Madrid is teeming with museums, but none quite like the Museo Geominero. Opened in its current location in May of 1926, the collection’s roots extend nearly a century earlier, when engineers and geologists began amassing literal and figurative gems of the nation during a massive project to map Spain’s geology, undertaken in 1849. Housed originally in the palace of the Duke of San Pedro, the current cavernous home of these specimens has become a cherished secret among Madrid’s sometimes ravenous museum-goers.
As if tiers of cases containing sparkly bits mined deep from the center of our planet and invertebrates older than humankind weren’t enough of a draw, the museum itself is a masterpiece in its own right. Housed as it is within a four-story marble and glass building constructed in the beaux-arts style, the ornamentation surrounding the show’s stars are reason alone to visit. Due to architect Francisco Javier de Luque’s adroit inclusion of a massive glass roof, everything contained therein is imbued with an added sparkle due to the natural light radiating from on high.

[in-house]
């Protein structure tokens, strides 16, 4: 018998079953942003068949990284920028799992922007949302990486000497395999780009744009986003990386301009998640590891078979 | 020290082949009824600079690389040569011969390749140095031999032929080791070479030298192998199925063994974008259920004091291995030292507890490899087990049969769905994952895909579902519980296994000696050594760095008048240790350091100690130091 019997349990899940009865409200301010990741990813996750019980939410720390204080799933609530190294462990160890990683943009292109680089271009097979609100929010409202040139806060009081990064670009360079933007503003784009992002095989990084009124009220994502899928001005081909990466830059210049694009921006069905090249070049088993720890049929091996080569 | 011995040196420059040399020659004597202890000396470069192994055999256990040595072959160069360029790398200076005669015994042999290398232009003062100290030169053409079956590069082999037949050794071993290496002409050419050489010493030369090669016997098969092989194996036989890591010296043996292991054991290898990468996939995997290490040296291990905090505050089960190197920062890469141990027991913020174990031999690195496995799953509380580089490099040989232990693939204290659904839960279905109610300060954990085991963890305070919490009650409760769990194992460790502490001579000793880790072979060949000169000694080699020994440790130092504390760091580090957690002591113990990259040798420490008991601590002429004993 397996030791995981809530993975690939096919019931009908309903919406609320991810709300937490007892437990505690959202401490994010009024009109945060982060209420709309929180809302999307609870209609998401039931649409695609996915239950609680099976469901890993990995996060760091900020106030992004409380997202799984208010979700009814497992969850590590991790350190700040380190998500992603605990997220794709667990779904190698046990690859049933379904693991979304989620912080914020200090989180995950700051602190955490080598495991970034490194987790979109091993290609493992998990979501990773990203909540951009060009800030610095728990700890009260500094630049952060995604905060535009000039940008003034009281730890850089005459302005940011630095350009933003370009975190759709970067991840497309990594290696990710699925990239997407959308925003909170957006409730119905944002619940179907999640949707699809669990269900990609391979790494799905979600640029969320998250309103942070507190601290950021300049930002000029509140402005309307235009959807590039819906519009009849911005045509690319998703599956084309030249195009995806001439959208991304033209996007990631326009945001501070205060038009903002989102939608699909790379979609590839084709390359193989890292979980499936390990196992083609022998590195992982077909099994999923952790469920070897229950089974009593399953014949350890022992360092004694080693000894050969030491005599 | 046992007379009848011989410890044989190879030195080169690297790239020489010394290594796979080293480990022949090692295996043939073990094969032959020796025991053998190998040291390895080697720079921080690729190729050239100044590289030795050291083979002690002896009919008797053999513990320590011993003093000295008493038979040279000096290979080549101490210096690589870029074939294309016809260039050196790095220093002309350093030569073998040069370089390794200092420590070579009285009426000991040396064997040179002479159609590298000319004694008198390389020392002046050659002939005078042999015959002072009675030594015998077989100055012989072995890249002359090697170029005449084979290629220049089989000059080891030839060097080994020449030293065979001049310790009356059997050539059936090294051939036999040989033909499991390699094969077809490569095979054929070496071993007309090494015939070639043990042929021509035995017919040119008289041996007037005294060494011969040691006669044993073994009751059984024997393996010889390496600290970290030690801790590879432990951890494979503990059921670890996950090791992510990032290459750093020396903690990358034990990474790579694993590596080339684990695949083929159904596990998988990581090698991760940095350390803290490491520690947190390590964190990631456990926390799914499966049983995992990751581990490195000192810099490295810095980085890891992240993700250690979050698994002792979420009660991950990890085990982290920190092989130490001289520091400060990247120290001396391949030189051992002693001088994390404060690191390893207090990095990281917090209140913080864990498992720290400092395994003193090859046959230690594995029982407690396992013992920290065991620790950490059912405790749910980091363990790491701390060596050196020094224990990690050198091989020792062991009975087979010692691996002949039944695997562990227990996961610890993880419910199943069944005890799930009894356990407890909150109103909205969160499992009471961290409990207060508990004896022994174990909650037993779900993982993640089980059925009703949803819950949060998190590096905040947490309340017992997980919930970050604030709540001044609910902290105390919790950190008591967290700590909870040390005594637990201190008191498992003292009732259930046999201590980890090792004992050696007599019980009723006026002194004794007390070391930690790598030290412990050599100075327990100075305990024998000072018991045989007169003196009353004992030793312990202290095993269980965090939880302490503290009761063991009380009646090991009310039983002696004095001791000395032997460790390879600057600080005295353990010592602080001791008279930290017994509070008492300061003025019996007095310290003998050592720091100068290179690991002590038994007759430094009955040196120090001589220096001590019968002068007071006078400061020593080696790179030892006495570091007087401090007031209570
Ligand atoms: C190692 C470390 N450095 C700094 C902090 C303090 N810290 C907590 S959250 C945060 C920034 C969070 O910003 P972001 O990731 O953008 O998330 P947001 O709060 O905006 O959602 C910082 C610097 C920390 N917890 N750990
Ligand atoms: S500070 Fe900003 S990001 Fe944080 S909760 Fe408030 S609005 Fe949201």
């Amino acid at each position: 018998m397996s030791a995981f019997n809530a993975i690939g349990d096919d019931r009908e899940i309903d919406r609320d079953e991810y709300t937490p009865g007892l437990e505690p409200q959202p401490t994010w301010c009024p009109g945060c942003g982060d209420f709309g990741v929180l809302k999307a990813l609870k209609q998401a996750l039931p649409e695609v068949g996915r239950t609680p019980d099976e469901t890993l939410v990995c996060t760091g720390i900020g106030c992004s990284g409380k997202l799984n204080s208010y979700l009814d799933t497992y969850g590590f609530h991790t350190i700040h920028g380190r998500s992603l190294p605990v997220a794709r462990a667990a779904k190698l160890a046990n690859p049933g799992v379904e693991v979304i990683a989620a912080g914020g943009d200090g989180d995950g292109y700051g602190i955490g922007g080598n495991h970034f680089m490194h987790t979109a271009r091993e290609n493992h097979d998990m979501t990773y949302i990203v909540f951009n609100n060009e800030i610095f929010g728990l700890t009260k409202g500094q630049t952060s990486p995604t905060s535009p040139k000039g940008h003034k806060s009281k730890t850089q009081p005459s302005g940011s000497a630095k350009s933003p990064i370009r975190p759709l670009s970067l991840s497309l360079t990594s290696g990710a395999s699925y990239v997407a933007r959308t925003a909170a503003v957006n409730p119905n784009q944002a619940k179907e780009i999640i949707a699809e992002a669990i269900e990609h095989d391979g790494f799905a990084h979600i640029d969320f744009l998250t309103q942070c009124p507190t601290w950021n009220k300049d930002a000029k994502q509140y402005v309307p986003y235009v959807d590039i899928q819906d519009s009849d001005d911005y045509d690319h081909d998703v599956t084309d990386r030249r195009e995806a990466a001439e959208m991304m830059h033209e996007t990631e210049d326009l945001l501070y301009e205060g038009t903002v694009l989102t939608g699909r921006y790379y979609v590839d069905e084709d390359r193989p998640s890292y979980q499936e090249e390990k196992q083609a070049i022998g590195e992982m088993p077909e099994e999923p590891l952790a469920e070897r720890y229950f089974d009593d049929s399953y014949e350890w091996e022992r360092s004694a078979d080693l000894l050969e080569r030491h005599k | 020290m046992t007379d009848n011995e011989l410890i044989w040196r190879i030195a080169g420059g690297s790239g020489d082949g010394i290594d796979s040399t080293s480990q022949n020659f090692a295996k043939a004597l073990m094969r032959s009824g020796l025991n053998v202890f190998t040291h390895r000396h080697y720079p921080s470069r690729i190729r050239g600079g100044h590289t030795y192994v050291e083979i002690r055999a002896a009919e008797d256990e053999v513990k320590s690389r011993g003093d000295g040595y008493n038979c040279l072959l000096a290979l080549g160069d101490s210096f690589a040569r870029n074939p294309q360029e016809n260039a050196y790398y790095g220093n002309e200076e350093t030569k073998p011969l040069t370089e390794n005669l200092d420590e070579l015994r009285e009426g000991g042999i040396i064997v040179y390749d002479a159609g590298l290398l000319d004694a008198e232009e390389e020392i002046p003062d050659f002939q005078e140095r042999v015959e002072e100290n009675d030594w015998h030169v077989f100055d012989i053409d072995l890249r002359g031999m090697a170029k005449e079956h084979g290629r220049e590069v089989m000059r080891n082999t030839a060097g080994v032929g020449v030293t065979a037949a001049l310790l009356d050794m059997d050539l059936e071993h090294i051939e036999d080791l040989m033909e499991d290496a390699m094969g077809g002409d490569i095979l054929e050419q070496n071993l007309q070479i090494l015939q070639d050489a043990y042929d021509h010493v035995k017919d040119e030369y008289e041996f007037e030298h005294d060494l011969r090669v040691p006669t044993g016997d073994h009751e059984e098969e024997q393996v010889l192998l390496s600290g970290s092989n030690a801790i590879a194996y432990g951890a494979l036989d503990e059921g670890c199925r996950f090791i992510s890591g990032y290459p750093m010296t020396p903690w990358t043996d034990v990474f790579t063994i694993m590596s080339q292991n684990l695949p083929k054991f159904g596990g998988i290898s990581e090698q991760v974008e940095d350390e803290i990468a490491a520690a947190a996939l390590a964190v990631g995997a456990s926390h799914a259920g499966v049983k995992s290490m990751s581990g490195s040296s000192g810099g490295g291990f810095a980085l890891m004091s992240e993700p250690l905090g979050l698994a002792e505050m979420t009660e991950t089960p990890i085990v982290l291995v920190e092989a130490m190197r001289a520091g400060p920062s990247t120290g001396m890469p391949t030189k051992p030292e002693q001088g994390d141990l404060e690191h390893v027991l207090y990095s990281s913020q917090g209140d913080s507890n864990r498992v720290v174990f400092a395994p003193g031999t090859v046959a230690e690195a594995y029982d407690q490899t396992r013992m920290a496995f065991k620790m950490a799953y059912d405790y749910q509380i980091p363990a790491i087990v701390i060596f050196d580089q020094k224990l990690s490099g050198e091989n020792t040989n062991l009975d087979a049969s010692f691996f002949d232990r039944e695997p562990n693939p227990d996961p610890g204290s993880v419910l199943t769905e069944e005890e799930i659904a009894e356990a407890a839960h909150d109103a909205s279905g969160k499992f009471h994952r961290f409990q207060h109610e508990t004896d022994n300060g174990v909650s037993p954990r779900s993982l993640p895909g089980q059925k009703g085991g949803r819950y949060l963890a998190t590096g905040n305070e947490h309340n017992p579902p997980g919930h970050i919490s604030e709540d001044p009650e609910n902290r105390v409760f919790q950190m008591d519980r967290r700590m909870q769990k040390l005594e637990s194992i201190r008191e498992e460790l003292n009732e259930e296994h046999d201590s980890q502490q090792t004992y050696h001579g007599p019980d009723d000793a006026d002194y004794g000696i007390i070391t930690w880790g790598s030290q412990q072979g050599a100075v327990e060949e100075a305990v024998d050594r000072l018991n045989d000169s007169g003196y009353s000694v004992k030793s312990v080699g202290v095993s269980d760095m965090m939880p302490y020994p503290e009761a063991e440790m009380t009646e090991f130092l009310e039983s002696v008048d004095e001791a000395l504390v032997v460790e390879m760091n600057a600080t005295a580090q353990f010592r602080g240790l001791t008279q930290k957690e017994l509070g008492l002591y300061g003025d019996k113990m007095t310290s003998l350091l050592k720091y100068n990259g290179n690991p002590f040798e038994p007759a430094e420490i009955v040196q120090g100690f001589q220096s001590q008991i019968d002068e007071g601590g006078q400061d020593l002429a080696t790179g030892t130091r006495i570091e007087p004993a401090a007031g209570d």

Additionally, the Museo Geominero distinguishes itself from its geological peers in its execution of a self-proclaimed mission to educate its patrons. Its displays are accompanied by an uncommon amount of information on all matters geologic and paleontologic, both in Spanish history and far beyond. Visitors to the museum leave not only blinded by brilliance, but with a depth of knowledge about of what so often goes unnoticed underfoot.
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